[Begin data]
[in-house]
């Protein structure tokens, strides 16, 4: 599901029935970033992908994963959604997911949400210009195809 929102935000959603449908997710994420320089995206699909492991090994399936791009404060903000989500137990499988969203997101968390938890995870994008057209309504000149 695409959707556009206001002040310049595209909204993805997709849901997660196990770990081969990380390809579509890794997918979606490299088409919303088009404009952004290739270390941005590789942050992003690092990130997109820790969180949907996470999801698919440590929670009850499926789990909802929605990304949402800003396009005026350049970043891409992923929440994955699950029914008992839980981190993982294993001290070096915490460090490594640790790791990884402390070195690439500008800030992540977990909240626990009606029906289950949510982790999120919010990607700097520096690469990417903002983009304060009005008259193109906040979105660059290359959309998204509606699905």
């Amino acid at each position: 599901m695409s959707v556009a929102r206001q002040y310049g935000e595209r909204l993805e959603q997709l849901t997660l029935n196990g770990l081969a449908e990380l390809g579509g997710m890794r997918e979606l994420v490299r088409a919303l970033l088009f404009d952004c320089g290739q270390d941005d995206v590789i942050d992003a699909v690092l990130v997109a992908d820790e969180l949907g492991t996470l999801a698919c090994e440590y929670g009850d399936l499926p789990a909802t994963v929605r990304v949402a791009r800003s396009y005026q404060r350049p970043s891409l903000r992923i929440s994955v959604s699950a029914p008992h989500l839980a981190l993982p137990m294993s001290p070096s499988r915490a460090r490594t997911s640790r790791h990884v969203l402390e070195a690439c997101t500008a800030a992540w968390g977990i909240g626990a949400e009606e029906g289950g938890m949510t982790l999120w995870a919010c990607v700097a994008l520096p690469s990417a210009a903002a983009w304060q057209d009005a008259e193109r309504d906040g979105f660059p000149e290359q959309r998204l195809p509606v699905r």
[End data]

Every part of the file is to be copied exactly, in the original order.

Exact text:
[in-house]
């Protein structure tokens, strides 16, 4: 599901029935970033992908994963959604997911949400210009195809 929102935000959603449908997710994420320089995206699909492991090994399936791009404060903000989500137990499988969203997101968390938890995870994008057209309504000149 695409959707556009206001002040310049595209909204993805997709849901997660196990770990081969990380390809579509890794997918979606490299088409919303088009404009952004290739270390941005590789942050992003690092990130997109820790969180949907996470999801698919440590929670009850499926789990909802929605990304949402800003396009005026350049970043891409992923929440994955699950029914008992839980981190993982294993001290070096915490460090490594640790790791990884402390070195690439500008800030992540977990909240626990009606029906289950949510982790999120919010990607700097520096690469990417903002983009304060009005008259193109906040979105660059290359959309998204509606699905």
């Amino acid at each position: 599901m695409s959707v556009a929102r206001q002040y310049g935000e595209r909204l993805e959603q997709l849901t997660l029935n196990g770990l081969a449908e990380l390809g579509g997710m890794r997918e979606l994420v490299r088409a919303l970033l088009f404009d952004c320089g290739q270390d941005d995206v590789i942050d992003a699909v690092l990130v997109a992908d820790e969180l949907g492991t996470l999801a698919c090994e440590y929670g009850d399936l499926p789990a909802t994963v929605r990304v949402a791009r800003s396009y005026q404060r350049p970043s891409l903000r992923i929440s994955v959604s699950a029914p008992h989500l839980a981190l993982p137990m294993s001290p070096s499988r915490a460090r490594t997911s640790r790791h990884v969203l402390e070195a690439c997101t500008a800030a992540w968390g977990i909240g626990a949400e009606e029906g289950g938890m949510t982790l999120w995870a919010c990607v700097a994008l520096p690469s990417a210009a903002a983009w304060q057209d009005a008259e193109r309504d906040g979105f660059p000149e290359q959309r998204l195809p509606v699905r």